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United States Department of Agriculture

Agricultural Research Service

Title: A new species of Caenorhabditis (Nematoda: Rhabditida)found associated with termites(Anacanthotermes turkestanicus)in Uzbekistan

item Handoo, Zafar
item Lebedeva, N
item Carta, Lynn
item Khamraev, A
item Zhuginisov, T
item Raina, Ashok

Submitted to: Meeting Abstract
Publication Type: Abstract Only
Publication Acceptance Date: 7/15/2005
Publication Date: 10/16/2005
Citation: Handoo, Z.A., Lebedeva, N.A., Carta, L.K., Khamraev, A.S., Zhuginisov, T.I., Raina, A.K. 2005. A new species of Caenorhabditis (Nematoda: Rhabditida) found associated with termites (Anacanthotermes turkestanicus) in Uzbekistan [Abstract]. In: International Workshop on "Termites of Central Asia: Biology, Ecology and Control", October 16-22, 2005, Tashkent, Uzbekistan. p. 38

Interpretive Summary:

Technical Abstract: A new Caenorhabditis species was recovered from the head and legs of termites (Anacanthotermes turkestanicus) from Samarkand, Uzbekistan. This represents the first report of Caenorhabditis on termites anywhere in world and a new host and country record for Uzbekistan. The new species is characterized by having females with a body length of 1.3-1.6 mm, maximum body width of 80-90 micrometers, a = 13-18, b = 5.9-6.5, c = 22.5-29.1, vulva located at 57-58% of body length, anal body width = 32-37 micrometers, and tail length measuring 56-60 micrometers and tapers to a pointed short “spicate” terminus. Males have a body length of 1.0-1.5 mm, a = 17-20, b = 5.2, c = 25-27.5, tail length of 40-42 micrometers, and spicules measuring 75-80 micrometers. The new species is closely related to C. plicata, C. oerleyi and C. japonica, but differs from these species either by the shape and length of spicules, or by the nature of anterior ends with the absence of pharyngeal sleeves and by the shape of female tail; additional morphological characters further distinguish it from each individual species. The new species is a seasonal parasite of Anacnthotermes turkestanicus and can cause up to 100% mortality in laboratory culture. Although we do not know the extent of parasitization in the field, the obvious potential for biological control of termites will add a new component to the diverse ecology of Caenorhabditis species. Additional information regarding the distribution of this new species within the region and especially in termites throughout the world is needed.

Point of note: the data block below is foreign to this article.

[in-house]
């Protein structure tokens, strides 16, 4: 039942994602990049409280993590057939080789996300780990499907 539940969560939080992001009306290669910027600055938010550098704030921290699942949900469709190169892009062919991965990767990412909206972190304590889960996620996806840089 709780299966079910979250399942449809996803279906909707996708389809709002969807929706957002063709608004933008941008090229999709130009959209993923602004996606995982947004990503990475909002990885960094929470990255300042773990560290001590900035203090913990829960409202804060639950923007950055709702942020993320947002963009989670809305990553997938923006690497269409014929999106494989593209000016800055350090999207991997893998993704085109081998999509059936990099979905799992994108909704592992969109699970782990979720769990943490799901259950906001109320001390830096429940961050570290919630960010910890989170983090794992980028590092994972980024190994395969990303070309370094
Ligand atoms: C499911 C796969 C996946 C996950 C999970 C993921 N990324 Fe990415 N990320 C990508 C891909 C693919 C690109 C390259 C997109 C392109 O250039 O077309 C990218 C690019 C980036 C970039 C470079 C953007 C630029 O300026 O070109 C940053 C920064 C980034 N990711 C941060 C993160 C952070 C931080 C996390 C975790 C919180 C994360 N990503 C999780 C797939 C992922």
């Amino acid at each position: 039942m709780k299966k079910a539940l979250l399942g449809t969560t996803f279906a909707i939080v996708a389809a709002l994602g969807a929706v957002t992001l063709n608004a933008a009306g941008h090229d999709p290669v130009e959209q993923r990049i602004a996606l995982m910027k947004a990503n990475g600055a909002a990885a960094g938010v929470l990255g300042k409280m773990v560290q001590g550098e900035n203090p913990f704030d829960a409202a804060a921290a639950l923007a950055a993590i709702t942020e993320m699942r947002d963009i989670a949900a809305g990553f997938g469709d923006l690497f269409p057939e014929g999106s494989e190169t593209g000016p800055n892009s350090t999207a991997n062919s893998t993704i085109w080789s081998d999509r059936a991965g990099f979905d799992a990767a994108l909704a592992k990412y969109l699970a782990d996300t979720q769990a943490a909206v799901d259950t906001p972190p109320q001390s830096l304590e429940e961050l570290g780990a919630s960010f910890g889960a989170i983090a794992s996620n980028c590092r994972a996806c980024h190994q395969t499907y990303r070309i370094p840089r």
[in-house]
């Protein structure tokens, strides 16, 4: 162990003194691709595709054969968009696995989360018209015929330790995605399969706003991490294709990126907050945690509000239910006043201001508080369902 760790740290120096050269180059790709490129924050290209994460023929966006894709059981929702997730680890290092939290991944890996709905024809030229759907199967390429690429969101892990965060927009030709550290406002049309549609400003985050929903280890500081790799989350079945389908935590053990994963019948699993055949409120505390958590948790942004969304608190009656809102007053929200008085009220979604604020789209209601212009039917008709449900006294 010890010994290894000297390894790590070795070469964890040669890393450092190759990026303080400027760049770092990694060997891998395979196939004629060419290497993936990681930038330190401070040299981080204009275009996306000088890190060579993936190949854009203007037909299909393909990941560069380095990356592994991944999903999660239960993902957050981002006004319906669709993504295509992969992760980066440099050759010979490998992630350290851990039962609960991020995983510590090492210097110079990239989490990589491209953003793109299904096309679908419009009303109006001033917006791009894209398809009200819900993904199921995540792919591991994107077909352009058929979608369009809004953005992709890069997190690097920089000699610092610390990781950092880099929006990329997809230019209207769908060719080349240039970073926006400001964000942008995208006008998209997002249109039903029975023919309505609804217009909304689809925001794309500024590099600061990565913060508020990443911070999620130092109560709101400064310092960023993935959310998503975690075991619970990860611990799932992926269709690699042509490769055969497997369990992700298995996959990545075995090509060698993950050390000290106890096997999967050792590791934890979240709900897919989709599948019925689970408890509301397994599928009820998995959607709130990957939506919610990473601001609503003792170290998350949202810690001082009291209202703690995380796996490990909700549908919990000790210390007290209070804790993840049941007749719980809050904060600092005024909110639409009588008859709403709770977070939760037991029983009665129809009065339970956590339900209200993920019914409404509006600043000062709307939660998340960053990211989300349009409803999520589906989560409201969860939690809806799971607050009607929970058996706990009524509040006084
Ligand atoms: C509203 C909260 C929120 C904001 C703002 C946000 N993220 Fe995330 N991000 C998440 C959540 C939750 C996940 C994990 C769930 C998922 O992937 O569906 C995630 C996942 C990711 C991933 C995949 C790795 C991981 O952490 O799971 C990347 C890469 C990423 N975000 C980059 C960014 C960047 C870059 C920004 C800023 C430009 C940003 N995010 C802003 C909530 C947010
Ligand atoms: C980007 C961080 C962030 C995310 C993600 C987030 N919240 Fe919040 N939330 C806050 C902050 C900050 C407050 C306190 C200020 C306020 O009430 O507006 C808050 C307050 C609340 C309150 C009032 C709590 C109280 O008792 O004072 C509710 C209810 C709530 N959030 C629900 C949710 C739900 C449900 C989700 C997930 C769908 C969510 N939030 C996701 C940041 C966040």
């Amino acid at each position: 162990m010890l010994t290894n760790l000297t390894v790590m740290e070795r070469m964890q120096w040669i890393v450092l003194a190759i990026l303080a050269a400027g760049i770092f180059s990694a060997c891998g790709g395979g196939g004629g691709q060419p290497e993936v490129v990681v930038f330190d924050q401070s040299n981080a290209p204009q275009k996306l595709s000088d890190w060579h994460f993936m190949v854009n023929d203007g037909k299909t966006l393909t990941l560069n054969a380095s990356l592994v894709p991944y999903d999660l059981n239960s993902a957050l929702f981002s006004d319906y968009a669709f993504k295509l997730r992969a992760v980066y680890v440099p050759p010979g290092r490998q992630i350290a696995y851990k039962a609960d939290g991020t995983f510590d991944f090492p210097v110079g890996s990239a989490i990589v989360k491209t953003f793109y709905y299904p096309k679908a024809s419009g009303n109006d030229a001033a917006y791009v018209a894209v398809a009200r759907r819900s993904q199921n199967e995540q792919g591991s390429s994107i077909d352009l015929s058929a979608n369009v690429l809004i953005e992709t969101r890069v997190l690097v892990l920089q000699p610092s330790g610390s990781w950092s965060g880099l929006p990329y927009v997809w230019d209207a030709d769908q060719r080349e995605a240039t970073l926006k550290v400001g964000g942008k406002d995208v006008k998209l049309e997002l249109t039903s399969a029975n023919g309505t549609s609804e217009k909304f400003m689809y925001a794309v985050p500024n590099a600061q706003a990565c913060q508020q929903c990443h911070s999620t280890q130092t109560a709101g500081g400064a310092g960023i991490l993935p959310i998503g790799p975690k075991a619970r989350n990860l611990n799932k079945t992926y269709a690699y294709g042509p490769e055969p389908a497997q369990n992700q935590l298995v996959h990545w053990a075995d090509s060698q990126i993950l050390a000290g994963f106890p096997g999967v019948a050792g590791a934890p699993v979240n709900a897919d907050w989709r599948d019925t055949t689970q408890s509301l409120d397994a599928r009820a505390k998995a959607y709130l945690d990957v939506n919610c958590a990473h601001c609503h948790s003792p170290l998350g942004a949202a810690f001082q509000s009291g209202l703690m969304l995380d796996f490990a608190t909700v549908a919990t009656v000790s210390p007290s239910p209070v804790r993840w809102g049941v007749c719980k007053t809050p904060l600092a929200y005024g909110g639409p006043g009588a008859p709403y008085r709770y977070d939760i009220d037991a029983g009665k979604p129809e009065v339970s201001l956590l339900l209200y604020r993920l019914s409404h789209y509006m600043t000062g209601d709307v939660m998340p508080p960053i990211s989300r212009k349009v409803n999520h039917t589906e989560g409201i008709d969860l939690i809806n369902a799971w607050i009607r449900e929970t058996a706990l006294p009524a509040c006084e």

Last Modified: 06/25/2017
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